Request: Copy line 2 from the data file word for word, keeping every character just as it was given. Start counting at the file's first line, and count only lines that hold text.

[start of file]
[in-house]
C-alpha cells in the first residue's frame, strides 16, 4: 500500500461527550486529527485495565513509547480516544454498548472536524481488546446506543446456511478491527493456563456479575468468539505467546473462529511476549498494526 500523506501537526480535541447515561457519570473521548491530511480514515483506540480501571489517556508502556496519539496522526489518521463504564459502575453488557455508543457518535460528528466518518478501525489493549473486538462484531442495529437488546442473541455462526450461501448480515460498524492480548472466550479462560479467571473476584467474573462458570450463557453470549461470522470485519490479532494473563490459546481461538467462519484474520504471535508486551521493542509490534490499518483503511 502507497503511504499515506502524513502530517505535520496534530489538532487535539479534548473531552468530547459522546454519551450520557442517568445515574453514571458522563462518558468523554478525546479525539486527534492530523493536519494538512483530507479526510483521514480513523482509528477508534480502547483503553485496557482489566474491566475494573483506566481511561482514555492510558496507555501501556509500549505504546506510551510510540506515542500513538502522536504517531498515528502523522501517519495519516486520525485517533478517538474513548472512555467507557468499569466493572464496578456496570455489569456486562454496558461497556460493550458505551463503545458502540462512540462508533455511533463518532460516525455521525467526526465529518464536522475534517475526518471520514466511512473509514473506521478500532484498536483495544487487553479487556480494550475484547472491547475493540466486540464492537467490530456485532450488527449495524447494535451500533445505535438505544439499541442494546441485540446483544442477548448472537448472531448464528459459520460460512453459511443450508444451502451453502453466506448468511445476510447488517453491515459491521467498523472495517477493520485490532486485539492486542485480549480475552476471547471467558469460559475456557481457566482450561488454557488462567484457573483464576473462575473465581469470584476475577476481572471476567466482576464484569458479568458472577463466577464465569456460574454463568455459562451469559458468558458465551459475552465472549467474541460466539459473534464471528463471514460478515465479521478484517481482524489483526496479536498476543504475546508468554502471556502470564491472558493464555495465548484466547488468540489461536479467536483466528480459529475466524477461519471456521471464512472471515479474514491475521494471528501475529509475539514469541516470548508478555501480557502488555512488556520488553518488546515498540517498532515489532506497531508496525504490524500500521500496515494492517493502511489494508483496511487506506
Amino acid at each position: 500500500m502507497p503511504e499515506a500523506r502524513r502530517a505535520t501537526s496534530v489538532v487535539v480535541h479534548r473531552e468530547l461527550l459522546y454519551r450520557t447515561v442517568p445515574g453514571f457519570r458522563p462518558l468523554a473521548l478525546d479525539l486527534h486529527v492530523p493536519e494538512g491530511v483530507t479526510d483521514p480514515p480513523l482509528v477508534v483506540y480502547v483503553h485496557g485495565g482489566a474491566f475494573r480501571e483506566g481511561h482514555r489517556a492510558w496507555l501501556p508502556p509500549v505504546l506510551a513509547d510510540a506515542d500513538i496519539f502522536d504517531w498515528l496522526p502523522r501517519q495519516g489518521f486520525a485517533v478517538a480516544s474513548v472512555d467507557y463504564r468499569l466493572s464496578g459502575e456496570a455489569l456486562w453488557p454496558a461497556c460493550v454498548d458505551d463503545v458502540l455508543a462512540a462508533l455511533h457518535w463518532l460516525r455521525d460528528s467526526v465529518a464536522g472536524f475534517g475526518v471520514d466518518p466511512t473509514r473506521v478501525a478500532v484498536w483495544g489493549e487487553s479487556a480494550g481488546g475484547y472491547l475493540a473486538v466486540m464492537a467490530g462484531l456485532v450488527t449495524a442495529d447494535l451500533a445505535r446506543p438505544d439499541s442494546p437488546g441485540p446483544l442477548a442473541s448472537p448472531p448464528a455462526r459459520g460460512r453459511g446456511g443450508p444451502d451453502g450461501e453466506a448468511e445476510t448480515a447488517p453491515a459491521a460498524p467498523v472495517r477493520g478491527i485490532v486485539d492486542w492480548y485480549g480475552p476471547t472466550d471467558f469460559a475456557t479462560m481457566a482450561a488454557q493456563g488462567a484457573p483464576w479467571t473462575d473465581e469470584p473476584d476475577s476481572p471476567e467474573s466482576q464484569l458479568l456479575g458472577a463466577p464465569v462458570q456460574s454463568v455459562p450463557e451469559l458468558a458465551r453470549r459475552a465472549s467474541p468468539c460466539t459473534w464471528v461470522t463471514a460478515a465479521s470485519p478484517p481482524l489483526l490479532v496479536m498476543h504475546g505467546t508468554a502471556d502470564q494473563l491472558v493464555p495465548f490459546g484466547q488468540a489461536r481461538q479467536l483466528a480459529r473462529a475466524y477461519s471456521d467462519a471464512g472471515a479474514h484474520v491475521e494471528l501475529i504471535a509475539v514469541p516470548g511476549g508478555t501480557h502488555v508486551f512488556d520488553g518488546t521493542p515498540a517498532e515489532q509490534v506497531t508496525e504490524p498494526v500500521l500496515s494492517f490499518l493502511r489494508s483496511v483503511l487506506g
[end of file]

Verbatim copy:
C-alpha cells in the first residue's frame, strides 16, 4: 500500500461527550486529527485495565513509547480516544454498548472536524481488546446506543446456511478491527493456563456479575468468539505467546473462529511476549498494526 500523506501537526480535541447515561457519570473521548491530511480514515483506540480501571489517556508502556496519539496522526489518521463504564459502575453488557455508543457518535460528528466518518478501525489493549473486538462484531442495529437488546442473541455462526450461501448480515460498524492480548472466550479462560479467571473476584467474573462458570450463557453470549461470522470485519490479532494473563490459546481461538467462519484474520504471535508486551521493542509490534490499518483503511 502507497503511504499515506502524513502530517505535520496534530489538532487535539479534548473531552468530547459522546454519551450520557442517568445515574453514571458522563462518558468523554478525546479525539486527534492530523493536519494538512483530507479526510483521514480513523482509528477508534480502547483503553485496557482489566474491566475494573483506566481511561482514555492510558496507555501501556509500549505504546506510551510510540506515542500513538502522536504517531498515528502523522501517519495519516486520525485517533478517538474513548472512555467507557468499569466493572464496578456496570455489569456486562454496558461497556460493550458505551463503545458502540462512540462508533455511533463518532460516525455521525467526526465529518464536522475534517475526518471520514466511512473509514473506521478500532484498536483495544487487553479487556480494550475484547472491547475493540466486540464492537467490530456485532450488527449495524447494535451500533445505535438505544439499541442494546441485540446483544442477548448472537448472531448464528459459520460460512453459511443450508444451502451453502453466506448468511445476510447488517453491515459491521467498523472495517477493520485490532486485539492486542485480549480475552476471547471467558469460559475456557481457566482450561488454557488462567484457573483464576473462575473465581469470584476475577476481572471476567466482576464484569458479568458472577463466577464465569456460574454463568455459562451469559458468558458465551459475552465472549467474541460466539459473534464471528463471514460478515465479521478484517481482524489483526496479536498476543504475546508468554502471556502470564491472558493464555495465548484466547488468540489461536479467536483466528480459529475466524477461519471456521471464512472471515479474514491475521494471528501475529509475539514469541516470548508478555501480557502488555512488556520488553518488546515498540517498532515489532506497531508496525504490524500500521500496515494492517493502511489494508483496511487506506